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First of all: I'm a beginner with Mathematica.

  1. I'd like to define a function called Rounding which does the following:

    • if for $x = n+a, n \in \mathbb{N}, a\in [0,1)$ I have $a < 0.5$ then the function should round down to $n$. Otherwise it should round up to $n+1$.

    I did this:

     Rounding[x_] := If[x - Floor[x] < 0.5, Floor[x], Ceiling[x]]

    It works.

  2. I'd like to create a list LIST of random integers and THEN create a LIST2 which rounds the elements of LIST with my Rounding function.

    LIST = Table[RandomInteger[{-10,10}]/2, {i,1,10}]
    LIST2 = Table[Round[...]???

I tried choosing each element of LIST by using Part[LIST,{k,1,10}] but I don't get it.

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It is a general question. Do we think that we are here to make somebody's homework? –  Alexei Boulbitch Apr 9 at 8:08
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1 Answer 1

up vote 5 down vote accepted

In this instance, I would make your Rounding function work just the way the built in Round function does, where it will thread over lists:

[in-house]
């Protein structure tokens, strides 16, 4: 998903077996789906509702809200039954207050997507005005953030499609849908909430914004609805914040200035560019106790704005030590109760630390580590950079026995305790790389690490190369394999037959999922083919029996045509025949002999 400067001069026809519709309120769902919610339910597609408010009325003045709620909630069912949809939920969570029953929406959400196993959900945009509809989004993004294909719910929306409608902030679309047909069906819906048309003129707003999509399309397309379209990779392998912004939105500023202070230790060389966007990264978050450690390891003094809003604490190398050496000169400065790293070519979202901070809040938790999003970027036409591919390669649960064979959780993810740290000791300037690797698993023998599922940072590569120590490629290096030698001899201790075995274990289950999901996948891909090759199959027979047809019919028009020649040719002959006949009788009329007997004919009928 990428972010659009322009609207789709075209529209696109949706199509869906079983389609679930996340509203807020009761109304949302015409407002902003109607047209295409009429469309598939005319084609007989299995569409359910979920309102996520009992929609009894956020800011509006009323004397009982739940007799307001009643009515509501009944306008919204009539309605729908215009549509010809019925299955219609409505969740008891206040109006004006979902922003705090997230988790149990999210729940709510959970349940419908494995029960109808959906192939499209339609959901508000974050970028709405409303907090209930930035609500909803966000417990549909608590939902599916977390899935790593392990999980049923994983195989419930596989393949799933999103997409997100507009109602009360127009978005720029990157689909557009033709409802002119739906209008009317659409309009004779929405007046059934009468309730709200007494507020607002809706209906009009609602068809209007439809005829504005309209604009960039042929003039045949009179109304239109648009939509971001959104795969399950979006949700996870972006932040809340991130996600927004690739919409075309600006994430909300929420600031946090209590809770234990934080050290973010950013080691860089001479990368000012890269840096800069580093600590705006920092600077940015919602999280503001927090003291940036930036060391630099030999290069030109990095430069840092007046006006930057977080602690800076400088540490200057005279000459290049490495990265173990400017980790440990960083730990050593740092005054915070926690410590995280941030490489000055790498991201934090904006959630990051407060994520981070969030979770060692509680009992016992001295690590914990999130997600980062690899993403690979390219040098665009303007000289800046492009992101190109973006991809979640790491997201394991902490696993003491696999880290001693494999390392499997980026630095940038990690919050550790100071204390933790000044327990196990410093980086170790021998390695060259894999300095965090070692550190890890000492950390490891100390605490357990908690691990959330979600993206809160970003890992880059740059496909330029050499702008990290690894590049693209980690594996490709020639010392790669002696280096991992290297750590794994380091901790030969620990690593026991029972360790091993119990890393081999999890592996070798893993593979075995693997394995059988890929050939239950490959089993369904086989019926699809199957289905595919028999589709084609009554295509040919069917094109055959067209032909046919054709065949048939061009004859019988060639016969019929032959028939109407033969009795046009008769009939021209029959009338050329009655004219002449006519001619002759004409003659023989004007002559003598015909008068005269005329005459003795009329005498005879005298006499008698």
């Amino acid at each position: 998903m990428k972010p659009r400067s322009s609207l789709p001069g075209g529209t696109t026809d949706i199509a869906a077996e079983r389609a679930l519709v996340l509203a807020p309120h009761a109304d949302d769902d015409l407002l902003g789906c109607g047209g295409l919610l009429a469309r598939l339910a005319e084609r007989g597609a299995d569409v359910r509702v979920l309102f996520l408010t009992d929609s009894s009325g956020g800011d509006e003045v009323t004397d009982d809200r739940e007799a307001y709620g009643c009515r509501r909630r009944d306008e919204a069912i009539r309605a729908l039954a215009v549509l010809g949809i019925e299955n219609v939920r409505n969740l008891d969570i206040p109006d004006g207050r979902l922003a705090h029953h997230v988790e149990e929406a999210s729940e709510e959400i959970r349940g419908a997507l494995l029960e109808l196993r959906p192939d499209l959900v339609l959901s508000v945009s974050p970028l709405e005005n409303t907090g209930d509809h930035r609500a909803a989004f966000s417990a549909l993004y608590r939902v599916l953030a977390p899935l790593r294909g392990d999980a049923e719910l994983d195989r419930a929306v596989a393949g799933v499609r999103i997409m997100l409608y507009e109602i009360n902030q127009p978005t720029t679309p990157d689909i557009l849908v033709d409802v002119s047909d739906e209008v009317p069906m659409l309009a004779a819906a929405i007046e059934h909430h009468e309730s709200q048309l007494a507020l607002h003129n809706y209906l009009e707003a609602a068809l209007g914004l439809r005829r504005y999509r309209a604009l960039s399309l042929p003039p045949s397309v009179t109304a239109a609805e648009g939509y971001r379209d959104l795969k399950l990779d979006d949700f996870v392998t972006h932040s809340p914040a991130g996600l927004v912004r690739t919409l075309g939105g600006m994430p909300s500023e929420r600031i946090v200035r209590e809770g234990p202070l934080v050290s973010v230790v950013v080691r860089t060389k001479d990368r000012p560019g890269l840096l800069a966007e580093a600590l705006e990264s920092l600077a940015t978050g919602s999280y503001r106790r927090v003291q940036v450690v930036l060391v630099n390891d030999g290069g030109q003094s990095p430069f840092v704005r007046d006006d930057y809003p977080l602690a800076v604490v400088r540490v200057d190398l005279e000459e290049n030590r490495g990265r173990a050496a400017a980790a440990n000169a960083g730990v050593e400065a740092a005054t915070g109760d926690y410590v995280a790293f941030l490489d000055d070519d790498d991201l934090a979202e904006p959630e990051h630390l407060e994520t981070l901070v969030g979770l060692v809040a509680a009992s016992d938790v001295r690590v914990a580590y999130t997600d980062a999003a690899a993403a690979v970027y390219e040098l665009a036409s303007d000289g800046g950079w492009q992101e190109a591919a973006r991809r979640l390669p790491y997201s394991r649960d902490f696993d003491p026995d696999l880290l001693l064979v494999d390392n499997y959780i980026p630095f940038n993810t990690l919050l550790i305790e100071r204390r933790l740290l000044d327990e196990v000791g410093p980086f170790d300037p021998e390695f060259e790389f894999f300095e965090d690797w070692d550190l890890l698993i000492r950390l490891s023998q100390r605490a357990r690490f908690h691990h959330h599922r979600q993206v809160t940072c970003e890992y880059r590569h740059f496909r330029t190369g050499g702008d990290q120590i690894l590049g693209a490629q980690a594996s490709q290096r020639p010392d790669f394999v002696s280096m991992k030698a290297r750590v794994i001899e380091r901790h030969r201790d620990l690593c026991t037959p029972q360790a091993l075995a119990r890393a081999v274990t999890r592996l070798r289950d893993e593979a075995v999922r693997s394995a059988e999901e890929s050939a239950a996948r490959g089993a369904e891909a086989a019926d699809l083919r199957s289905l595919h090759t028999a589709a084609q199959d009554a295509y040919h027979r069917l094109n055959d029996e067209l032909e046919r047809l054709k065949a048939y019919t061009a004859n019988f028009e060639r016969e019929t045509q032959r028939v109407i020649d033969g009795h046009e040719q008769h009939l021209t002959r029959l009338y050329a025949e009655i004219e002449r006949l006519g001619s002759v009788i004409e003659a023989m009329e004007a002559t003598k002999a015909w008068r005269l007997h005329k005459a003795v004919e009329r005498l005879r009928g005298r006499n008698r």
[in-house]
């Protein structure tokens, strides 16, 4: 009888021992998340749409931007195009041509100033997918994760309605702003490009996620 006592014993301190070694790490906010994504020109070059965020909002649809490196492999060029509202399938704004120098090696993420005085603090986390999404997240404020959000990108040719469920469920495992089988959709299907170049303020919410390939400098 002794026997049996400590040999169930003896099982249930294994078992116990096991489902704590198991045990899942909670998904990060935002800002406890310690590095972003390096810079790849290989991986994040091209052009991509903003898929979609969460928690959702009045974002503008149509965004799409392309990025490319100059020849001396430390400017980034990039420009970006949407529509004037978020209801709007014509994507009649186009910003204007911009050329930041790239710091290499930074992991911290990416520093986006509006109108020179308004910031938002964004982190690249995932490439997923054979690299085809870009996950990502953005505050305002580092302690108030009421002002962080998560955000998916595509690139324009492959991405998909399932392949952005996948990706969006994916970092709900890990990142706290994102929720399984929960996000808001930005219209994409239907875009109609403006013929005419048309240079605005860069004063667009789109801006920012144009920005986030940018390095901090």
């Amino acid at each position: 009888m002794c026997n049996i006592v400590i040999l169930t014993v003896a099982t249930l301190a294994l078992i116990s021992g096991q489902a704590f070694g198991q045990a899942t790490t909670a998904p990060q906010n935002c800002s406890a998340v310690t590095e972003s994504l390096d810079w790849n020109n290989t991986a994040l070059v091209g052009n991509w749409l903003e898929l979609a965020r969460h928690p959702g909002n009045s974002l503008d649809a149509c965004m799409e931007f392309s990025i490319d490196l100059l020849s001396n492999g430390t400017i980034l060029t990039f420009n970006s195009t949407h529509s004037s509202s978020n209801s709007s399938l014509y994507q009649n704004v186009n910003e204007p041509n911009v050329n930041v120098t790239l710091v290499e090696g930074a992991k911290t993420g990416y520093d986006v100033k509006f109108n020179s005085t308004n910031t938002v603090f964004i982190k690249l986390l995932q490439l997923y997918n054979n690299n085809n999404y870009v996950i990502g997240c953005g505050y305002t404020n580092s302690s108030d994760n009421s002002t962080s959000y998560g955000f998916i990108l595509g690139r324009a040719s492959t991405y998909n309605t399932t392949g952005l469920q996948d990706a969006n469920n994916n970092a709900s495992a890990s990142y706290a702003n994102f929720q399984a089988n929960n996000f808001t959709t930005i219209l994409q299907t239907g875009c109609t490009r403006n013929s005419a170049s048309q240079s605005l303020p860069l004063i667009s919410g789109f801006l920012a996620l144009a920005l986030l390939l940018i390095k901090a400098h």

Round[{1, 1.3, 0.5, 1.7, 2}] === {1, 1, 0, 2, 2}

By adding the Listable attribute to Rounding you can accomplish the same thing:

Attributes[Rounding] = {Listable};
Rounding[x_] := If[x - Floor[x] < 0.5, Floor[x], Ceiling[x]];


Rounding[{1, 1.3, 0.5, 1.7, 2}] === {1, 1, 1, 2, 2}

Then to round LIST using this function, you can use

LIST2 = Rounding[LIST]

EDIT to add: If you need to do it the boring way because it's a homework problem (;)), you can use Table to accomplish the same thing:

LIST2 = Table[Rounding[e], {e, LIST}]

In Table (and Do and even Sum) you can have the "iterator" (i.e., the last argument) range over the elements of a list directly, instead of having to index into the list, like so:

LIST2 = Table[Rounding[List[[i]]], {i, Length[LIST]}]

I think the former is easier to read, it's definitely easier to type, and best of all, it can be considerably faster to boot.

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Hi - can I do it without Listable? I'm not allowed to use it yet =/ –  K. L. Apr 9 at 15:53
Great help, I thank you so much. –  K. L. Apr 9 at 16:39
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